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Friday, August 18, 2017

Pontypool Ontario the Next Stop for VIA Rail trains?

Pontypool the Next Stop for VIA Rail

Passenger rail  history buffs are excited about VIA Rail's proposed milk run from Toronto - Peterborough into Ottawa.  VIA Rail officials are courting politicians along the line and promising their community might have passenger rail service restored that had been abandoned for over a half of century.

With the media announcing that Sharbot Lake is getting service again, the guessing name of where VIA will stop next on their slow speed, multiple stop 1950s style passenger rail service, has begun.
Now come news from Kawathra Lakes Region that Pontypool  Ontario will be pushing for a stop on the  VIA Rail milk run.

Pontypool is probably best known lately for the filming of the budget conscious Zombie movie named after the community.

Pontypool Railway Station and Grain Elevator

It has been awhile since the railway station platform at Pontypool was filled with passengers. This 1908 photo shows the station packed with people.

Pontypool Railway Station circa 1908


Many people from the Toronto area would take the train to vacation in Pontyool. This photo shows Toronto folks at the busy station.

Toronto People Loved Ponypool


The area where the station was still has the grain elevator standing next to it. The grain elevator is rare with only 2 of its kind in Ontario.  Locals have done the right thing to restore the elevator.

Recent photo of Pontypool grain elevator next to tracks and former station location.
Of course  the love of  rail history and obscure railway stations should not distract us from the fundamental question; How many places will the VIA Rail proposed slow speed service stop at?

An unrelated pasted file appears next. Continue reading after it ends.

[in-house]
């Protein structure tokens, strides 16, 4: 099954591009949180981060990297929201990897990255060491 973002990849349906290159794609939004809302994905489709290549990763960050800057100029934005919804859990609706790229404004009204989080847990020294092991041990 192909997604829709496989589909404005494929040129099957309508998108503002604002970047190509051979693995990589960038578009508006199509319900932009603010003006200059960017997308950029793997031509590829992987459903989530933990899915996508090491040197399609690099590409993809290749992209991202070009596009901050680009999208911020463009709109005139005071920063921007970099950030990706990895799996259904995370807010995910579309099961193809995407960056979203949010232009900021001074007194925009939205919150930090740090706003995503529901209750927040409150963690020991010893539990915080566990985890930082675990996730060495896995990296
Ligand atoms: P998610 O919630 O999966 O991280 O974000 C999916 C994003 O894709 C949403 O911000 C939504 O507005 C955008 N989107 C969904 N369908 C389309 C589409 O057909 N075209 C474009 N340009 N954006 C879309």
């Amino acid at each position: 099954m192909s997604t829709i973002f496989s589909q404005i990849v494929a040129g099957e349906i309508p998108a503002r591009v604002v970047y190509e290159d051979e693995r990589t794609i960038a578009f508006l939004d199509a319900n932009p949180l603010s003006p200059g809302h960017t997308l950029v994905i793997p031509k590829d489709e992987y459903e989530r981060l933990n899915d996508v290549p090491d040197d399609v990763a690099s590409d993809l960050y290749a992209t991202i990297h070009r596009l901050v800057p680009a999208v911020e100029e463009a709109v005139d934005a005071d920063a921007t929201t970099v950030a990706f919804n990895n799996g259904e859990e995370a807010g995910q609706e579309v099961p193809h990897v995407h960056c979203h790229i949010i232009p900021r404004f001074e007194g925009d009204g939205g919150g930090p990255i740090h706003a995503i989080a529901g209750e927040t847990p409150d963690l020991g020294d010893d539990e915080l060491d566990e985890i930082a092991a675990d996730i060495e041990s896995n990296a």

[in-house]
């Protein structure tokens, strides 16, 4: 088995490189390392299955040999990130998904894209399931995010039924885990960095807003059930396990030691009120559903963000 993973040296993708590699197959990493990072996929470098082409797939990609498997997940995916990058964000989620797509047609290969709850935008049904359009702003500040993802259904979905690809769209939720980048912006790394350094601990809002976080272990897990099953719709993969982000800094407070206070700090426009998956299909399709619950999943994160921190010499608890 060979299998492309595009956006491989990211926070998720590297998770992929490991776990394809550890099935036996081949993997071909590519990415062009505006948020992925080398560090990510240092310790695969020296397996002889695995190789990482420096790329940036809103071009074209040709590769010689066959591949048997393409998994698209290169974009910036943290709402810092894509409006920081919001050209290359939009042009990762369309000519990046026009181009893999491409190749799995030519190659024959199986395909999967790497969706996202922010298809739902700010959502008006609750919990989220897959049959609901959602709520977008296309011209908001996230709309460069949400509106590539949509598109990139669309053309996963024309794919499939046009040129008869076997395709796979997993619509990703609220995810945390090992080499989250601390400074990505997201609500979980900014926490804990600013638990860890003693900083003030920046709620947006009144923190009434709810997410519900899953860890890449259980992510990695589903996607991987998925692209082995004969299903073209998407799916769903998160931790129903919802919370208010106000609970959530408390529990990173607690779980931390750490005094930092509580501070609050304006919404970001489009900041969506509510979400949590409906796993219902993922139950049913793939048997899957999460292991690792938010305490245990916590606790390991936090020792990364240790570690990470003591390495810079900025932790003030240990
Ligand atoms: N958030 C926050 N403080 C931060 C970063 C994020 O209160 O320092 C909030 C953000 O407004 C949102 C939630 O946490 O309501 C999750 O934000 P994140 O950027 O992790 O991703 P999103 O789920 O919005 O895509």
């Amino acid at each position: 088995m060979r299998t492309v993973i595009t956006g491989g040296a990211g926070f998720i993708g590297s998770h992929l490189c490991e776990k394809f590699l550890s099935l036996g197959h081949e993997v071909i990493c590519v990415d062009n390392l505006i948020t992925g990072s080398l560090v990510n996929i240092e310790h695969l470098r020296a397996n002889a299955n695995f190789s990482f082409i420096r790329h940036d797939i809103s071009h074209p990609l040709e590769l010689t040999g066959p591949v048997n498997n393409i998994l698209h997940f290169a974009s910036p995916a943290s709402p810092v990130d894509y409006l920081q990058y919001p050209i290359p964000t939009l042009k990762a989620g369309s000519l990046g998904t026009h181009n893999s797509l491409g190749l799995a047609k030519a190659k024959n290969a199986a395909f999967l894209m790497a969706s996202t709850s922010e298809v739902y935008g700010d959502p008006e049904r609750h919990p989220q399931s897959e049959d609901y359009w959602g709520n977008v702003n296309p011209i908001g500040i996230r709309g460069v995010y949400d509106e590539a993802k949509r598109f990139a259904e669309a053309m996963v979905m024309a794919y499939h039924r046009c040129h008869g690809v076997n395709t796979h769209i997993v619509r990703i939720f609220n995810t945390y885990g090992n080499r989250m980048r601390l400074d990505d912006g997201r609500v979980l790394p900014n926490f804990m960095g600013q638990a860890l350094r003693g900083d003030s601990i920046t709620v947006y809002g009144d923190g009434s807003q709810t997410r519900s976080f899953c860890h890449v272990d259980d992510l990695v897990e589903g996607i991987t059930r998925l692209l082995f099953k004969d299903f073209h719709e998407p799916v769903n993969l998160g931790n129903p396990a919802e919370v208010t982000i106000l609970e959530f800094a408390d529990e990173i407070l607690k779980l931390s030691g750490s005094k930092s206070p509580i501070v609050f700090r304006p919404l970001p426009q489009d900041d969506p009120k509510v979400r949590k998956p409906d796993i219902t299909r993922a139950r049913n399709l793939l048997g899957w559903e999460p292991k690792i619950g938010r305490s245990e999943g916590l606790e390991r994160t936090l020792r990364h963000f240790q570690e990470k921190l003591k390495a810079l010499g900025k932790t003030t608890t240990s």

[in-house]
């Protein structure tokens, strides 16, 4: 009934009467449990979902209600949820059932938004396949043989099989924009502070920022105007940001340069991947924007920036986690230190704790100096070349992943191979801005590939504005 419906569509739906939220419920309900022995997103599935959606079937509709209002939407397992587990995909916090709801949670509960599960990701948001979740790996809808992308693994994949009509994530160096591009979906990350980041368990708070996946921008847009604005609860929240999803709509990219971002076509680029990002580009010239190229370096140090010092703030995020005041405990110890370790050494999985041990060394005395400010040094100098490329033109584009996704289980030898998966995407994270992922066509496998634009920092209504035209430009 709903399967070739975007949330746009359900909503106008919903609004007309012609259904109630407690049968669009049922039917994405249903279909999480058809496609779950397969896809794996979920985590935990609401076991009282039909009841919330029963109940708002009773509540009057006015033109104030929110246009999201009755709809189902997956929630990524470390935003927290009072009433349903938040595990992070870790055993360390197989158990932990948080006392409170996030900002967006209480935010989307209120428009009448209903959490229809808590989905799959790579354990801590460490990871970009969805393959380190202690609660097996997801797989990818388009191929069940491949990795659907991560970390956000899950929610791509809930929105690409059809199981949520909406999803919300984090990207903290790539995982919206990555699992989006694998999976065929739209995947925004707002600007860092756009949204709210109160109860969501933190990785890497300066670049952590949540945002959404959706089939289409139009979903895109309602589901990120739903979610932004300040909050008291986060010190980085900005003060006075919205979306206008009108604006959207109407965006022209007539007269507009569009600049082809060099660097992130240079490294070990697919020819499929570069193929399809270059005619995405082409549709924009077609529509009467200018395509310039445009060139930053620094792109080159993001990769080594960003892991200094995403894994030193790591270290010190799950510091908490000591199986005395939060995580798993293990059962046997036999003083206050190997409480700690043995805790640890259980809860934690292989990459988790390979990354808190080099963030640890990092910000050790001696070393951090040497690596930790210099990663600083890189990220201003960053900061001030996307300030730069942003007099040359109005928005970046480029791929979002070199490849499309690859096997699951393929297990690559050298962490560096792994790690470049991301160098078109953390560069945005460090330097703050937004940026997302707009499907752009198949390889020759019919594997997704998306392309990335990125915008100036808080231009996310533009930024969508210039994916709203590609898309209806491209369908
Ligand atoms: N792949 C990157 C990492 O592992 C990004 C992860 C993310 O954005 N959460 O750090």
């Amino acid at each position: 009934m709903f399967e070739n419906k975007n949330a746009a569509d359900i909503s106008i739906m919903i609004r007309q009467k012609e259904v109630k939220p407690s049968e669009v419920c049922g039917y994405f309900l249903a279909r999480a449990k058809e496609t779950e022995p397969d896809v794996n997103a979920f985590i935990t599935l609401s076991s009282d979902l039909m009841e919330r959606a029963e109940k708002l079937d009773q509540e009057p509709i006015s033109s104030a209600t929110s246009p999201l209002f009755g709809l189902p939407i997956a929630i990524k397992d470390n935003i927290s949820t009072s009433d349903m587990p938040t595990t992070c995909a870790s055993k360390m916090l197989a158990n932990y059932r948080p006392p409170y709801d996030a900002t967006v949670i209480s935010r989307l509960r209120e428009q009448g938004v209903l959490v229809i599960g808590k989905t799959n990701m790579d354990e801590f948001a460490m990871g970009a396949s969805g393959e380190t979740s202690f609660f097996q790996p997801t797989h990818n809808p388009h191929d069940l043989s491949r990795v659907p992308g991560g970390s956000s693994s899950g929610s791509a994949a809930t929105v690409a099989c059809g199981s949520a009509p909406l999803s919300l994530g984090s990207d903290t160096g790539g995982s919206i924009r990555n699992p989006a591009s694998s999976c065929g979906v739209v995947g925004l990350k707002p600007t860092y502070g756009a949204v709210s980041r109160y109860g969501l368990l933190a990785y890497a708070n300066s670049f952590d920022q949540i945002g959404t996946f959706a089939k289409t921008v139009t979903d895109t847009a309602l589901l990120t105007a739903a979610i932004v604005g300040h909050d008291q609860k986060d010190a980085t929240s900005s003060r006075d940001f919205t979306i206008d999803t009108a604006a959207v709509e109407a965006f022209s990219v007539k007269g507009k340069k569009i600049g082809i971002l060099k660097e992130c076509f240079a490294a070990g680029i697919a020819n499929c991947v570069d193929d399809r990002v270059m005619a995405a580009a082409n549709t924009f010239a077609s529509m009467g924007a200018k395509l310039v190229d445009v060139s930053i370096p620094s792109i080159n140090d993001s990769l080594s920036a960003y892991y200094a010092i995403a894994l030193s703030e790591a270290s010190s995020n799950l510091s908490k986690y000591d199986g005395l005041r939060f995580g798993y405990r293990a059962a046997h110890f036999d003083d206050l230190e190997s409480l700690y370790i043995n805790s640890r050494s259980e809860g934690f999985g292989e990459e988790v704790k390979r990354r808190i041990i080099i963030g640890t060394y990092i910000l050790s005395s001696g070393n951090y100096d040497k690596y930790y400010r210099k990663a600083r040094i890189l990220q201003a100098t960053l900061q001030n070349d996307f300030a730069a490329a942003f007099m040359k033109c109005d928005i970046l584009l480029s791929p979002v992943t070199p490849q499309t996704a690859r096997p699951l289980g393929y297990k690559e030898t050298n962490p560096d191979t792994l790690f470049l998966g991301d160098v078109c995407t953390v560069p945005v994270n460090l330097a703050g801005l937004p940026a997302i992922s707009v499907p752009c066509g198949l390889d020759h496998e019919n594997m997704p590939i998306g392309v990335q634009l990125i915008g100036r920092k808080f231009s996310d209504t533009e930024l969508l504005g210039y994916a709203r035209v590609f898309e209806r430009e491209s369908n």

Originally Perth Ontario was going to be a stop on the line but lately only Tweed, Peterborough, Sharbot Lakes and Smith Falls are mentioned in the media as stops on the line.

Video of Pontypool Freight Train

For those in the public that have never been up that way, here is a video of the CP running a freight through Pontypool.


We  will give you for the third  time the LINK  to the original 1967 schedule of the line. Have fun and guess where VIA Rail will stop next on their proposed line!

Friday, August 11, 2017

Seattle-Vancouver High Speed Rail - The Seattle Transit Blog Series

With the state of Washington investing $1 million into the first extensive study for a Portland - Seattle  Vancouver high speed rail line there is some optimism building.

Here is an audio file on a previous media report about the study. Now the Seattle Transit Blog have a 4 Part Series on some of the technical issues of the high speed line between Seattle and Vancouver.
It is an interesting read.

Amtrak Cascades Currently Travels Between Eugene Oregon and Vancouver


Thursday, August 10, 2017

Passenger Rail at Critical Juncture in Canada

Guest Blog by Marc Lemieux

Dear Mr. Langan:

While I fully understand your concerns about the supposed benefits and pitfalls regarding Via Rail's HFR project, please be aware that passenger rail in Canada is at a critical juncture in our country's transportation infrastructure for the following reasons:

1 - Something has to be done as soon as possible in order to alleviate severe gridlock in Ontario. Via Rail's HFR project can be built fairly quickly and will consequently provide Canadians with a quicker, more affordable and more frequent passenger train service than is presently in place at this time.

2 - The on-going carnage in terms of human lives lost taking place on a daily basis on our highways must be reduced. Passenger train travel is the safest means of traveling.

3 - Once the first phase of Via Rail's HFR has been completed and subsequently used by Canadians, its benefits will be scrutinized and it will be determined that HFR is a success and a worthy competitor to the automobile; as such, it can be thereafter expanded to adjacent areas, thereby further revealing to other would-be travelers that passenger rail in a viable option.

4 - Once Canadians have been fully reintroduced to the concept of an effective passenger rail system, it will then be possible to make the transition to high-speed rail.

5 - Yves Desjardins-Siciliano is absolutely right in saying that we must provide separate passenger rail infrastructure in order to provide a frequent, reliable and faster service to Canadians. The last major increase in rail infrastructure spending on the lakeshore route in order to construct passing lanes has proved to be a dismal failure in that Via Rail does not own these tracks, CN does, and thus has complete control over which trains have priority.